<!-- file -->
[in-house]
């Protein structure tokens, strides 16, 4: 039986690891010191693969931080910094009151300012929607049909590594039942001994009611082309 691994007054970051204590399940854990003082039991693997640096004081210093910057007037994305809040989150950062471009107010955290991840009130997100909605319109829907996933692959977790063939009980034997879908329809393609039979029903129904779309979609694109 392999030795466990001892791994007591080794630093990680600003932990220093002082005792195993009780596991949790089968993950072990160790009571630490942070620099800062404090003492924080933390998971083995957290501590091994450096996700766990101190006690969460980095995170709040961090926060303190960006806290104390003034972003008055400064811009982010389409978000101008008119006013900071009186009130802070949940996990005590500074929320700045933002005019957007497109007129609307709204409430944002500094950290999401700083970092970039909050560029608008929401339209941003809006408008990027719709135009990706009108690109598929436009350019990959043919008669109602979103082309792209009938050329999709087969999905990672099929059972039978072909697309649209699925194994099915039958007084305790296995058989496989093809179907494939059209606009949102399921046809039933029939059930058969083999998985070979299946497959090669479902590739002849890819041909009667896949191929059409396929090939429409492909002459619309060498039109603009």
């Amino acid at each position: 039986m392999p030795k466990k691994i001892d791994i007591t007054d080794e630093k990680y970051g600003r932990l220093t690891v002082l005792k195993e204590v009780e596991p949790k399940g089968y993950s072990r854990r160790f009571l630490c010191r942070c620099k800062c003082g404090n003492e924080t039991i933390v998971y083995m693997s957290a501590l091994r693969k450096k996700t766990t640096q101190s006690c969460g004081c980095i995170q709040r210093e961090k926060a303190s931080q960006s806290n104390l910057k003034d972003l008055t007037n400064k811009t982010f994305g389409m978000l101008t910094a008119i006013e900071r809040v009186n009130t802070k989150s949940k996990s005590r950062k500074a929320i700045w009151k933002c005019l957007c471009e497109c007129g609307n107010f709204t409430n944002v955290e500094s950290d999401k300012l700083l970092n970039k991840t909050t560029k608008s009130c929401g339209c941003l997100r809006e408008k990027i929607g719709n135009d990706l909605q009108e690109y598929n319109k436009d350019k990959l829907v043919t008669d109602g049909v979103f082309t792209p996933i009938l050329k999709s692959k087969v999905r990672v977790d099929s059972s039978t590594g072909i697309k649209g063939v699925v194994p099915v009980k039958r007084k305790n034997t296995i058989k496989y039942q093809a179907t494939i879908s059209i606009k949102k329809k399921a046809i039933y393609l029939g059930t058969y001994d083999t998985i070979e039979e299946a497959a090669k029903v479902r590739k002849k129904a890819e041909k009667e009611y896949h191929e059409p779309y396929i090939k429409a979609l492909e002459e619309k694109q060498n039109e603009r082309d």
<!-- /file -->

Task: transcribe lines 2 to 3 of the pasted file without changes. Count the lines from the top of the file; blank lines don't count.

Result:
């Protein structure tokens, strides 16, 4: 039986690891010191693969931080910094009151300012929607049909590594039942001994009611082309 691994007054970051204590399940854990003082039991693997640096004081210093910057007037994305809040989150950062471009107010955290991840009130997100909605319109829907996933692959977790063939009980034997879908329809393609039979029903129904779309979609694109 392999030795466990001892791994007591080794630093990680600003932990220093002082005792195993009780596991949790089968993950072990160790009571630490942070620099800062404090003492924080933390998971083995957290501590091994450096996700766990101190006690969460980095995170709040961090926060303190960006806290104390003034972003008055400064811009982010389409978000101008008119006013900071009186009130802070949940996990005590500074929320700045933002005019957007497109007129609307709204409430944002500094950290999401700083970092970039909050560029608008929401339209941003809006408008990027719709135009990706009108690109598929436009350019990959043919008669109602979103082309792209009938050329999709087969999905990672099929059972039978072909697309649209699925194994099915039958007084305790296995058989496989093809179907494939059209606009949102399921046809039933029939059930058969083999998985070979299946497959090669479902590739002849890819041909009667896949191929059409396929090939429409492909002459619309060498039109603009």
């Amino acid at each position: 039986m392999p030795k466990k691994i001892d791994i007591t007054d080794e630093k990680y970051g600003r932990l220093t690891v002082l005792k195993e204590v009780e596991p949790k399940g089968y993950s072990r854990r160790f009571l630490c010191r942070c620099k800062c003082g404090n003492e924080t039991i933390v998971y083995m693997s957290a501590l091994r693969k450096k996700t766990t640096q101190s006690c969460g004081c980095i995170q709040r210093e961090k926060a303190s931080q960006s806290n104390l910057k003034d972003l008055t007037n400064k811009t982010f994305g389409m978000l101008t910094a008119i006013e900071r809040v009186n009130t802070k989150s949940k996990s005590r950062k500074a929320i700045w009151k933002c005019l957007c471009e497109c007129g609307n107010f709204t409430n944002v955290e500094s950290d999401k300012l700083l970092n970039k991840t909050t560029k608008s009130c929401g339209c941003l997100r809006e408008k990027i929607g719709n135009d990706l909605q009108e690109y598929n319109k436009d350019k990959l829907v043919t008669d109602g049909v979103f082309t792209p996933i009938l050329k999709s692959k087969v999905r990672v977790d099929s059972s039978t590594g072909i697309k649209g063939v699925v194994p099915v009980k039958r007084k305790n034997t296995i058989k496989y039942q093809a179907t494939i879908s059209i606009k949102k329809k399921a046809i039933y393609l029939g059930t058969y001994d083999t998985i070979e039979e299946a497959a090669k029903v479902r590739k002849k129904a890819e041909k009667e009611y896949h191929e059409p779309y396929i090939k429409a979609l492909e002459e619309k694109q060498n039109e603009r082309d």